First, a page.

Savannah Marshall: WBO middleweight champion fears Covid-19 could delay ring return


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Savannah Marshall celebrates her title win with coach Peter Fury and her backroom team
Savannah Marshall picked apart Hannah Rankin in her WBO middleweight title win last October, forcing a stoppage in the seventh round

WBO middleweight champion Savannah Marshall hopes her proposed return to the ring will not be delayed by the latest coronavirus lockdown.

The Hartlepool fighter, 29, won the title in October with a consummate stoppage win against Scotland’s Hannah Rankin at Wembley Arena.

Now there are hopes of a meeting with two-time Olympic champion Claressa Shields, who holds three other belts.

“I just hope there’s not a knock-on effect,” Marshall told BBC Tees.

“I was told I was back out end of March, early April. I don’t want to get pushed back to May or June because that’s another six months.

“In boxing you don’t get any younger, and I’m 29 now, I’m at my peak and you’ve seen it from past fighters, it does affect you.”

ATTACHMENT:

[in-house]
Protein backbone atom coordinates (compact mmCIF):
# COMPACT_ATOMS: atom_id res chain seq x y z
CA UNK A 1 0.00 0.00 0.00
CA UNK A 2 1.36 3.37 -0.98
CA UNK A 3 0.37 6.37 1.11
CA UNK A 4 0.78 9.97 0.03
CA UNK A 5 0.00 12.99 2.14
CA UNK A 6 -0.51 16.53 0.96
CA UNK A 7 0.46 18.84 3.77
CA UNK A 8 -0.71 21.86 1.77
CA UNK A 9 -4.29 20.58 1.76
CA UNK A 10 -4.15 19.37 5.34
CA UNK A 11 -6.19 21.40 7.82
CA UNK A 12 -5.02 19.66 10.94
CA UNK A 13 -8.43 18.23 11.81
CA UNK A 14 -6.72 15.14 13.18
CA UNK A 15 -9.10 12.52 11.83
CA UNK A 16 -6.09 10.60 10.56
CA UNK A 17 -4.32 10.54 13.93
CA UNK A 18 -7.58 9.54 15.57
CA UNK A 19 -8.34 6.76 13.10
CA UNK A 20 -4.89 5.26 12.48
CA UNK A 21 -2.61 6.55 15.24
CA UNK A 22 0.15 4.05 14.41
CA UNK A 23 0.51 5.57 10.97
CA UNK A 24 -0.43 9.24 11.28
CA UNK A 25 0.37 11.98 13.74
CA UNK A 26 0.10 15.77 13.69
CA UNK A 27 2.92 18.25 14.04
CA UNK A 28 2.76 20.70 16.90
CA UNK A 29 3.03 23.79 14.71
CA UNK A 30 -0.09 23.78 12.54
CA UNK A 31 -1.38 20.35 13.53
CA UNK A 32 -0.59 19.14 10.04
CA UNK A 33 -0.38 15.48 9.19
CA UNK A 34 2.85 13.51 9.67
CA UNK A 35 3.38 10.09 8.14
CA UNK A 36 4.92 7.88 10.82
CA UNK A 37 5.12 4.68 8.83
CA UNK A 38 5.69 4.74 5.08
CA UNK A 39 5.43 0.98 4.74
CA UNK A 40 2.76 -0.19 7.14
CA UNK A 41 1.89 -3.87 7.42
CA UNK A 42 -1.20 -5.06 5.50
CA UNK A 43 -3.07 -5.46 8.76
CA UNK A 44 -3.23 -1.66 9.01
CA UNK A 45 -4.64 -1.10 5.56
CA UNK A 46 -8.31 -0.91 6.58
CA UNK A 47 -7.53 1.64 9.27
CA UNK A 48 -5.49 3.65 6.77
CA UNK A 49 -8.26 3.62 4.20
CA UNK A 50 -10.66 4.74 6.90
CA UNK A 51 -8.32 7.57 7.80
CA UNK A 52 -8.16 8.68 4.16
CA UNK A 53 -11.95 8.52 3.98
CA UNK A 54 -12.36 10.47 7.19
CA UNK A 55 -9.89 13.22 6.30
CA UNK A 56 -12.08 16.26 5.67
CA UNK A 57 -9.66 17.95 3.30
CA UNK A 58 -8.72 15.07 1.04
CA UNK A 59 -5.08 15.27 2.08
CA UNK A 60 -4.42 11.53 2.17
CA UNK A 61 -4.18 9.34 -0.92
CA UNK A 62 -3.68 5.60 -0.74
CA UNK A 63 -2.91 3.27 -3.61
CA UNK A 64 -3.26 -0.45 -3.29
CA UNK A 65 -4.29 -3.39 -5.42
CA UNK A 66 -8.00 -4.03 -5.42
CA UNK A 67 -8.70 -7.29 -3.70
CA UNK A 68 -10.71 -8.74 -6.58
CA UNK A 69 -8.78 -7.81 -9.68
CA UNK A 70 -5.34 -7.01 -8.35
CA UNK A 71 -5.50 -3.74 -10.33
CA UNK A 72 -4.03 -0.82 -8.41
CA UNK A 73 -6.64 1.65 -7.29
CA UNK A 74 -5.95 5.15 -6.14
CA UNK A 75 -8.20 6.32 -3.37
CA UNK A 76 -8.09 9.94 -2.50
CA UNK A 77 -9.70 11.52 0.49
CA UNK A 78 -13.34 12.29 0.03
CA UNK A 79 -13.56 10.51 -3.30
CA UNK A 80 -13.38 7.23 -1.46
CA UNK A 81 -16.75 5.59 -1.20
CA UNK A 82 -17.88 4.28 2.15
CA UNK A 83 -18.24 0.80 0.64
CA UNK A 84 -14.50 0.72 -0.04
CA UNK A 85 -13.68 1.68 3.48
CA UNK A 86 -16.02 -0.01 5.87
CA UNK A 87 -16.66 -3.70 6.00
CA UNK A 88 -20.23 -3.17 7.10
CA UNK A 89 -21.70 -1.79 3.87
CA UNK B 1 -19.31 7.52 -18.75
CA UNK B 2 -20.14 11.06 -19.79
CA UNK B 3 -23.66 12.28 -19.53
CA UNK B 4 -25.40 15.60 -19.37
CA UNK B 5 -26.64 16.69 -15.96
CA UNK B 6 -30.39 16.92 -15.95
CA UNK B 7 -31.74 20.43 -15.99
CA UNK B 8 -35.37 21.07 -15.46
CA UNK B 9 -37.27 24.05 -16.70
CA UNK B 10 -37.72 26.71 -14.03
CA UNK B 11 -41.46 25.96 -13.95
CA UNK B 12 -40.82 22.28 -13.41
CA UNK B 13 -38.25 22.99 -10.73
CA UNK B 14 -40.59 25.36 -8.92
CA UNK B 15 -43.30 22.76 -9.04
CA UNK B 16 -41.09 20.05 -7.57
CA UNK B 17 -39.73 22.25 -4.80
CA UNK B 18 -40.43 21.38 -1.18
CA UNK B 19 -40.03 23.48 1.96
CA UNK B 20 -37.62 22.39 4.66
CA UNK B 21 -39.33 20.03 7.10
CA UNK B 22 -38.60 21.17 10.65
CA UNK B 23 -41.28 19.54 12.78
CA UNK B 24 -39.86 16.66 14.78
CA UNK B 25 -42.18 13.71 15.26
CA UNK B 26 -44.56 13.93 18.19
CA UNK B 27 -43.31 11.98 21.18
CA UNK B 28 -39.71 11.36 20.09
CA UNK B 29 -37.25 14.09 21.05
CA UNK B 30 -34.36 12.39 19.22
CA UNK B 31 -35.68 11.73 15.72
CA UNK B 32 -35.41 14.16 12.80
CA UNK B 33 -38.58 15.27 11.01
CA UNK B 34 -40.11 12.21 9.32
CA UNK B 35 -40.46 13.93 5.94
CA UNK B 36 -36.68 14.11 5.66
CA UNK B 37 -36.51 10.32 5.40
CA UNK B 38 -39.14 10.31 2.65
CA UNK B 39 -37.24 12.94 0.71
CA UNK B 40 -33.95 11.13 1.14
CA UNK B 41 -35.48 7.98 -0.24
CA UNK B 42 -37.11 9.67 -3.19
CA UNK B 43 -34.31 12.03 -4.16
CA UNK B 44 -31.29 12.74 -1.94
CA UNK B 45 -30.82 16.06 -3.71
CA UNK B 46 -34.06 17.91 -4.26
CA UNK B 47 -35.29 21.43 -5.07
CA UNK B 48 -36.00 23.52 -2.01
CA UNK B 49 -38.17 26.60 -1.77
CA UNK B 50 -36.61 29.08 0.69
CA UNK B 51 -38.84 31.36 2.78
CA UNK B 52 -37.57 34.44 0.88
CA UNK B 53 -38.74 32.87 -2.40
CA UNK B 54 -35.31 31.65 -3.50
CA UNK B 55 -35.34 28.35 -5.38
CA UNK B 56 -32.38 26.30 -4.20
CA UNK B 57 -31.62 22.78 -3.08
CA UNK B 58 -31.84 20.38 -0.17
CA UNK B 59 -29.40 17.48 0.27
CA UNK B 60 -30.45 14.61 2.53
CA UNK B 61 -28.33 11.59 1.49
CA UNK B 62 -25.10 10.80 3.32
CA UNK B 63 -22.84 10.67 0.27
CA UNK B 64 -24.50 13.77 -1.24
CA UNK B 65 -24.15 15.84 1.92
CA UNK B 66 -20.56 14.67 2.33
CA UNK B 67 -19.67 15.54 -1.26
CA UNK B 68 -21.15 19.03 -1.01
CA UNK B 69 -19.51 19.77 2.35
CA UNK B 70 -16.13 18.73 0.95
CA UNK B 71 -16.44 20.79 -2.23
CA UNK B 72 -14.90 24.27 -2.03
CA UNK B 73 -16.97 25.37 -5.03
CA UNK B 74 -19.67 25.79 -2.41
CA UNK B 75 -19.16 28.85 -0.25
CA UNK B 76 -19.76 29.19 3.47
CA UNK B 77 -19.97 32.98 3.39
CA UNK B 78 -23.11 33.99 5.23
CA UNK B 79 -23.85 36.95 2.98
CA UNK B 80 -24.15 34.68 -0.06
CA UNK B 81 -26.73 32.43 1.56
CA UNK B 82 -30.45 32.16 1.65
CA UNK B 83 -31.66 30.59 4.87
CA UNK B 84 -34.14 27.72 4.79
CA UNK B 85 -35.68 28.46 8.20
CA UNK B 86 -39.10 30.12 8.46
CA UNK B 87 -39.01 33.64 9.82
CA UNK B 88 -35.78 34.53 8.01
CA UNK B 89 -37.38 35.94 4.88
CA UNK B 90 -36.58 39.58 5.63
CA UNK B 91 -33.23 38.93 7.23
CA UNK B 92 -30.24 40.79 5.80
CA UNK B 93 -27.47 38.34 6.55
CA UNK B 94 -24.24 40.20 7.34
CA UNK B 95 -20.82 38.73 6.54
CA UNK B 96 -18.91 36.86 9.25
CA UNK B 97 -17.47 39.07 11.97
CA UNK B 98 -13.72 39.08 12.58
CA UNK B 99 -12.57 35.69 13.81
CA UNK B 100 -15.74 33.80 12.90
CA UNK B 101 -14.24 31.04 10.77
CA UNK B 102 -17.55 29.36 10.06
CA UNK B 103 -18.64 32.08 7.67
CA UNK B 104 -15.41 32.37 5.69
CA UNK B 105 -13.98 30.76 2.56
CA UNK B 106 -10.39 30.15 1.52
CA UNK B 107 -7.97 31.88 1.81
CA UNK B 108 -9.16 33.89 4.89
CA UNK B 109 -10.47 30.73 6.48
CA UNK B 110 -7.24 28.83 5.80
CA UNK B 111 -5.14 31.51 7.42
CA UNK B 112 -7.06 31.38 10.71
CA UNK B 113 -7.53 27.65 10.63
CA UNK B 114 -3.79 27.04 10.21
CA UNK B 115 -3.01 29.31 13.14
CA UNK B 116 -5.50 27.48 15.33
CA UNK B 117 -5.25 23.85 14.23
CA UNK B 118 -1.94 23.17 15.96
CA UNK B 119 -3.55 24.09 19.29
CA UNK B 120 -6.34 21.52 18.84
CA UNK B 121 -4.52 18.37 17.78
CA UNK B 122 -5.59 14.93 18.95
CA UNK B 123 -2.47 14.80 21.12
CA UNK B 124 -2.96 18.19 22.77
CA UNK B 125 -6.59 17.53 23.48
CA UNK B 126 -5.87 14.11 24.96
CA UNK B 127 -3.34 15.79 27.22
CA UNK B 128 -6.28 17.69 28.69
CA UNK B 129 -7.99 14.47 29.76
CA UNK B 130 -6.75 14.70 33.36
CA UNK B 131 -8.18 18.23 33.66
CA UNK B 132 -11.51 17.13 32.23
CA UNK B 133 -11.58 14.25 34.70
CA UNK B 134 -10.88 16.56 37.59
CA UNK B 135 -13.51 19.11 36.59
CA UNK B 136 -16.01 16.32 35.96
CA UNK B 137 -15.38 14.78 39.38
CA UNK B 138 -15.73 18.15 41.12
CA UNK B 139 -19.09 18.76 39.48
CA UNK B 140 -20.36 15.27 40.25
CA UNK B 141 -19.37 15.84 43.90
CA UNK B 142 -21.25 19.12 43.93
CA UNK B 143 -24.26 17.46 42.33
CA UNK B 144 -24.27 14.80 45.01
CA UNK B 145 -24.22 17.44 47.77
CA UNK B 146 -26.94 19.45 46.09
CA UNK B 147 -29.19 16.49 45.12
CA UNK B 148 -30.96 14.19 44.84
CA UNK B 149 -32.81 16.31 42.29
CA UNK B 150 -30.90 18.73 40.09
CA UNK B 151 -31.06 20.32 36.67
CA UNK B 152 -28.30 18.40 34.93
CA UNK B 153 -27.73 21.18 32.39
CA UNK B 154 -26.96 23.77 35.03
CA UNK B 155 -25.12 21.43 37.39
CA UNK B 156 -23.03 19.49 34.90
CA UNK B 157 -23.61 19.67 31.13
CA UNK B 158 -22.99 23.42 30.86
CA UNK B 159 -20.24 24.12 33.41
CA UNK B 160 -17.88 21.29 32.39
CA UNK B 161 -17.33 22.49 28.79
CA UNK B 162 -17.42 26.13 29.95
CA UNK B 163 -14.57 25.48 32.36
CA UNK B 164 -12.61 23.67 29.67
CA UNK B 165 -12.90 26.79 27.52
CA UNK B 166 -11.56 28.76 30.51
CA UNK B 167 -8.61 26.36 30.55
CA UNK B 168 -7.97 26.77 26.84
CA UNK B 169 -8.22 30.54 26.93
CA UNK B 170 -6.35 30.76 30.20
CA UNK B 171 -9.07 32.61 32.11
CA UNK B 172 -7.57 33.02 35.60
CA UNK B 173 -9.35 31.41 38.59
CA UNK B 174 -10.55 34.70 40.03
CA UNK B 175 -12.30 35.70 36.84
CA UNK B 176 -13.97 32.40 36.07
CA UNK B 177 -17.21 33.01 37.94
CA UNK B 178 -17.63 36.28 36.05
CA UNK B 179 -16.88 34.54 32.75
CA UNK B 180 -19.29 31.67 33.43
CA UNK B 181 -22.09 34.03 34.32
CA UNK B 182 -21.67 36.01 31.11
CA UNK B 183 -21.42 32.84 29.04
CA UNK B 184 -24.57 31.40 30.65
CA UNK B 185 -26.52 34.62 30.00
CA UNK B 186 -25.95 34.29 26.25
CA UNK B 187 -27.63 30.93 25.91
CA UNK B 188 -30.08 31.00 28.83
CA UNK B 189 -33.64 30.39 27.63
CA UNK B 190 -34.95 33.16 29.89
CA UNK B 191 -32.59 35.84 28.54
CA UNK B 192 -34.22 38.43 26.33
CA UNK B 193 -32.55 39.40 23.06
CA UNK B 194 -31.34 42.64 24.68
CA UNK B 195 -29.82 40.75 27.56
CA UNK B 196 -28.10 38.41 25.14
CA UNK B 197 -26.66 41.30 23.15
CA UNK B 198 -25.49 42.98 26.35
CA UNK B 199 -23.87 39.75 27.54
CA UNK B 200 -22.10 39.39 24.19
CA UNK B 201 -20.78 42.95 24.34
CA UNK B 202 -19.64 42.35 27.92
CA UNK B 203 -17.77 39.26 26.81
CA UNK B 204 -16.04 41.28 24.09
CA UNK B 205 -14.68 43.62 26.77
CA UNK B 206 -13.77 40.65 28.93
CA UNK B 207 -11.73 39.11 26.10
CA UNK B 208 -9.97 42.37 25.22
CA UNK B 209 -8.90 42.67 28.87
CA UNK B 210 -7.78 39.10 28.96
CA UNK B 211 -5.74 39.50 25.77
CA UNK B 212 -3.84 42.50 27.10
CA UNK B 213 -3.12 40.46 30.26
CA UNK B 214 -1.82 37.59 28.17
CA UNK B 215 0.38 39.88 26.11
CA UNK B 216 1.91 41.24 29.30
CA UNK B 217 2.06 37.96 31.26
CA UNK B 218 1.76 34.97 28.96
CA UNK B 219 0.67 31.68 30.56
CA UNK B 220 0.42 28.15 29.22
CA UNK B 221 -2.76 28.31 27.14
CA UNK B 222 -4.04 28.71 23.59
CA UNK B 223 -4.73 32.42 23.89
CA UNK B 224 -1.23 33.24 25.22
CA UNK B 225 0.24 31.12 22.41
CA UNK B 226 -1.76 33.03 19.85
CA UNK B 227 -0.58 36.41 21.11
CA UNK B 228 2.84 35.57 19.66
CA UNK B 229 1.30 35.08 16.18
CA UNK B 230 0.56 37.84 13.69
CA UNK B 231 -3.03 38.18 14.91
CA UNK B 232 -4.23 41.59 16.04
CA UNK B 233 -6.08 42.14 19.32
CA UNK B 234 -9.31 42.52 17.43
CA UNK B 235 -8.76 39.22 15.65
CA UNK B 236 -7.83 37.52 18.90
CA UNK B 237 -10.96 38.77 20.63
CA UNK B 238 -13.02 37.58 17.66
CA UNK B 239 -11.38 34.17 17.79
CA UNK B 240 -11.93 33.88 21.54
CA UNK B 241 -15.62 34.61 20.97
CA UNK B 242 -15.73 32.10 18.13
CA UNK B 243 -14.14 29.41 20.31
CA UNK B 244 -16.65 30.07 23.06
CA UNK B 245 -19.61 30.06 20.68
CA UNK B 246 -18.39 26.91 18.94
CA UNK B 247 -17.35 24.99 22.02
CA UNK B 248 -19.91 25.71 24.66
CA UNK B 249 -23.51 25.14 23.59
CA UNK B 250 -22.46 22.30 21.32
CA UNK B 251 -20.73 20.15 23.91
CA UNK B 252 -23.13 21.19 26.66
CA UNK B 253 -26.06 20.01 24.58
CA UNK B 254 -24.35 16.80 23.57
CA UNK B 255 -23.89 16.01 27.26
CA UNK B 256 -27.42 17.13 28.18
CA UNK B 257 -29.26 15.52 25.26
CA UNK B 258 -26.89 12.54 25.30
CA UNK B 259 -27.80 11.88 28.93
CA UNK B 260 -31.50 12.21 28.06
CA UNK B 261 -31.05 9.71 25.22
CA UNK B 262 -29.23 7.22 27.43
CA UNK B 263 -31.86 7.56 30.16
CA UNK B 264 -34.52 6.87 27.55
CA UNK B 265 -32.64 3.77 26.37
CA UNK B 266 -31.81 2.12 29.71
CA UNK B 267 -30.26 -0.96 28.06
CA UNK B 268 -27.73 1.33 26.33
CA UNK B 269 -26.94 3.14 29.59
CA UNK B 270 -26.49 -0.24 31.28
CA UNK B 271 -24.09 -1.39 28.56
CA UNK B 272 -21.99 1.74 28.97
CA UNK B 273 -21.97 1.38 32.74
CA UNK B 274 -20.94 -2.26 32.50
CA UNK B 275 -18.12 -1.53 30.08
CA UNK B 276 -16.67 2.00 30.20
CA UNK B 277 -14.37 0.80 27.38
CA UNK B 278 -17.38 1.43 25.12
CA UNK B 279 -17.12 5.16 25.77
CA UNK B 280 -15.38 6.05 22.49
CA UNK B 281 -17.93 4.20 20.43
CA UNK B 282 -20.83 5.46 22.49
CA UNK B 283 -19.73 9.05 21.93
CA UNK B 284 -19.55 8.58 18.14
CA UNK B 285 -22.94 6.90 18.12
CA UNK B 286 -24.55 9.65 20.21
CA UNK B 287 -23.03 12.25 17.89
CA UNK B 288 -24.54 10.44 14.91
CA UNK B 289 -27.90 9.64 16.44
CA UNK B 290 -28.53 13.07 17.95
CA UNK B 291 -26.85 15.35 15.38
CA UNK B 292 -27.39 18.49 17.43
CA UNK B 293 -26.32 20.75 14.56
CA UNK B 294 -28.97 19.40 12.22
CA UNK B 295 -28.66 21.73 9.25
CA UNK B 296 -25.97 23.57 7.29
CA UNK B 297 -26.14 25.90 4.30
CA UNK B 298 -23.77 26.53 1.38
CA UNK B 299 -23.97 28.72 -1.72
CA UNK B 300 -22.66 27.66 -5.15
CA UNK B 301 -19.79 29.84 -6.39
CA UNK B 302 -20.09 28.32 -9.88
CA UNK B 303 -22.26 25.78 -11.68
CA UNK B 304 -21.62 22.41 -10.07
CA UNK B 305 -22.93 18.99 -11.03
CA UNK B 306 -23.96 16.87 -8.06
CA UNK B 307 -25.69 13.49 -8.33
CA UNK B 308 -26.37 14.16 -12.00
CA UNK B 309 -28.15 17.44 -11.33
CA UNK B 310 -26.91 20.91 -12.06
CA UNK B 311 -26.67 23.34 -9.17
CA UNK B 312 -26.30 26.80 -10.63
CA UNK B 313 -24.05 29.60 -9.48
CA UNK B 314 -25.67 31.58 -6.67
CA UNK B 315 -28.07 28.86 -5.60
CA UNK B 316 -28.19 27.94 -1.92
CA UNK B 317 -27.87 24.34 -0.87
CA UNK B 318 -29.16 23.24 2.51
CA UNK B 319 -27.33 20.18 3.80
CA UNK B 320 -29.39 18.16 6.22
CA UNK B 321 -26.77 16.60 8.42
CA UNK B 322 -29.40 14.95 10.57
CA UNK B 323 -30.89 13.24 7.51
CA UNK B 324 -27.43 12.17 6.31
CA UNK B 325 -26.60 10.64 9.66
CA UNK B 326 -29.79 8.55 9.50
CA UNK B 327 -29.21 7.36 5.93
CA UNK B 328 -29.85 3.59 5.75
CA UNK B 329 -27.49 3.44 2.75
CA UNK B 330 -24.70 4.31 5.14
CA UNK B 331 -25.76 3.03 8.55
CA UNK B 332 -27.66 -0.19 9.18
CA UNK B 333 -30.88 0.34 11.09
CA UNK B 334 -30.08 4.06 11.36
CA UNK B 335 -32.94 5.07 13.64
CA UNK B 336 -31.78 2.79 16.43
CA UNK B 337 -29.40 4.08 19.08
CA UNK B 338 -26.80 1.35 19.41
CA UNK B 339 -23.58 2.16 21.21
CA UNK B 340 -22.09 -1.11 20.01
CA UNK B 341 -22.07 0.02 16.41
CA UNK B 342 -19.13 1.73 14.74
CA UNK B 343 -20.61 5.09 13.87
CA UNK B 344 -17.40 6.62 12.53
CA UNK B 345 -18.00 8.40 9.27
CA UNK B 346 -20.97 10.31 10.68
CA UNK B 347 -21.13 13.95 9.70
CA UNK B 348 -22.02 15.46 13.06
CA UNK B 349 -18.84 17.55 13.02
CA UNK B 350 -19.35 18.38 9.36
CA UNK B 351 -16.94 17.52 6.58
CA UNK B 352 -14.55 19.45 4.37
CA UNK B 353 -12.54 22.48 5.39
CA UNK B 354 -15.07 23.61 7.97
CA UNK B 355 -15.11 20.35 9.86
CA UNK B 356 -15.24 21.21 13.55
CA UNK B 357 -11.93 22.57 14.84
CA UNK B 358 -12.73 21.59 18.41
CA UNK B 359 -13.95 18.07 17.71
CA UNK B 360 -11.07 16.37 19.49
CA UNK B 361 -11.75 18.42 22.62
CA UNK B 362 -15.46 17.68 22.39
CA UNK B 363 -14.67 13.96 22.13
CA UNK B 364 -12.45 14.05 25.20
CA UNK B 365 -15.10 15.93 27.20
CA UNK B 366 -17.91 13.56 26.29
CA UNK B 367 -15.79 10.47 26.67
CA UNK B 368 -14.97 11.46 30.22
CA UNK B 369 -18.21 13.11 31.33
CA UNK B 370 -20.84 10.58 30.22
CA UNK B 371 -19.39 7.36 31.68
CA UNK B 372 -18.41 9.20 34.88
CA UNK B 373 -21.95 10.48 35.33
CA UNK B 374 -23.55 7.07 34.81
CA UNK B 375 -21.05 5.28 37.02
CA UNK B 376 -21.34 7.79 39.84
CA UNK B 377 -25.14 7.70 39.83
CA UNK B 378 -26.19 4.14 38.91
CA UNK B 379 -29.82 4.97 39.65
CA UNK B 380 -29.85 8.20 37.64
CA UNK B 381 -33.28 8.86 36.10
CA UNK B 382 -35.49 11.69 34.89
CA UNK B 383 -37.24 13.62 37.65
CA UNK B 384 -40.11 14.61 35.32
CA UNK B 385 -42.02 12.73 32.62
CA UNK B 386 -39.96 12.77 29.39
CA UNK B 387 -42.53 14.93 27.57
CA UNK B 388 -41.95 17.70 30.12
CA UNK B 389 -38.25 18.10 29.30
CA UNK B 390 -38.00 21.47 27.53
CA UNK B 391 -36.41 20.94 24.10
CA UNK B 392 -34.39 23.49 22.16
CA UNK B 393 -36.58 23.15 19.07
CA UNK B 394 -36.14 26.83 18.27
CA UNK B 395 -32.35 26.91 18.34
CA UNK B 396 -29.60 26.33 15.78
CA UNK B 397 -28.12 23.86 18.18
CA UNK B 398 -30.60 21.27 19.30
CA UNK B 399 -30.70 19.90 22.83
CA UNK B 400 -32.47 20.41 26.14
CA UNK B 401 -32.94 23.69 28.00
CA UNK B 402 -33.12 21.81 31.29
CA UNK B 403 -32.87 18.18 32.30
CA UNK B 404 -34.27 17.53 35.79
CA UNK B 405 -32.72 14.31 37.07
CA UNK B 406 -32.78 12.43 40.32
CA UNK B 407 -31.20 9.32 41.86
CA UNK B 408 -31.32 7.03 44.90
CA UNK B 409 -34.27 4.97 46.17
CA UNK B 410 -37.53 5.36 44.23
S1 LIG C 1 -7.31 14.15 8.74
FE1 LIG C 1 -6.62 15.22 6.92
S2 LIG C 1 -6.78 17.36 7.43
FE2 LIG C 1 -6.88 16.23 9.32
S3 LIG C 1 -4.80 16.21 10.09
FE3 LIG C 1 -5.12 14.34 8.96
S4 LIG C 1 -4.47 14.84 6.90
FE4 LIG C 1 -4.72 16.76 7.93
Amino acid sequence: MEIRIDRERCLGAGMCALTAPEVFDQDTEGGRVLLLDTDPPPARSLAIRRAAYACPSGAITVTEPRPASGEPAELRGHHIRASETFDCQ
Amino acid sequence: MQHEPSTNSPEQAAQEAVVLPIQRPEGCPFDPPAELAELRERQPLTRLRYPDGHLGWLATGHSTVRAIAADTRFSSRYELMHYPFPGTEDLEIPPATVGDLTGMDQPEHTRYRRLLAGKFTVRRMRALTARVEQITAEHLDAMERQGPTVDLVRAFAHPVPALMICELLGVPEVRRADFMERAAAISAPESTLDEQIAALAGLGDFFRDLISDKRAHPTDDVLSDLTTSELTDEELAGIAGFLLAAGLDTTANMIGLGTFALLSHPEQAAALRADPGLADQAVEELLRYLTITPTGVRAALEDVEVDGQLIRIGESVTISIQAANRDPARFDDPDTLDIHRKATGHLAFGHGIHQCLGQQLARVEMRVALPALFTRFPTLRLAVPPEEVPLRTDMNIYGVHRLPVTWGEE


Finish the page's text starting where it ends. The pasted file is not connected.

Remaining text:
If a bout with Shields goes ahead, it will not be their first meeting as Marshall beat the American in their amateur days on the way to World Championship gold in 2012.

“I can do so much better that that”

Fighters such as Ireland’s undisputed lightweight champion Katie Taylor, Doncaster’s super-featherweight champion Terri Harper and Marshall have kept women’s boxing in the spotlight with impressive performances since the start of the coronavirus pandemic last year.

The reaction to Marshall’s win over Rankin was unanimously positive, with BBC commentator Steve Bunce calling it the best performance by a British female boxer “ever”.

Her coach Peter Fury – father of WBC heavyweight champion Tyson – has described her at the “new superstar” in the middleweight division.

“I’m quite self-critical so when I watched that I thought I could do so much better than that,” Marshall added.

“I mentioned it to my coach Peter [Fury], I said everyone is saying it’s the best performance ever but I know I can do so much better.

“He said ‘I know you can but if I get 80% of you, what I see in the gym, live in that ring in an actual fight then that is good enough for me’.

“I’d never ever thought of it like that because of all the pressures, so he said it was a brilliant performance.”

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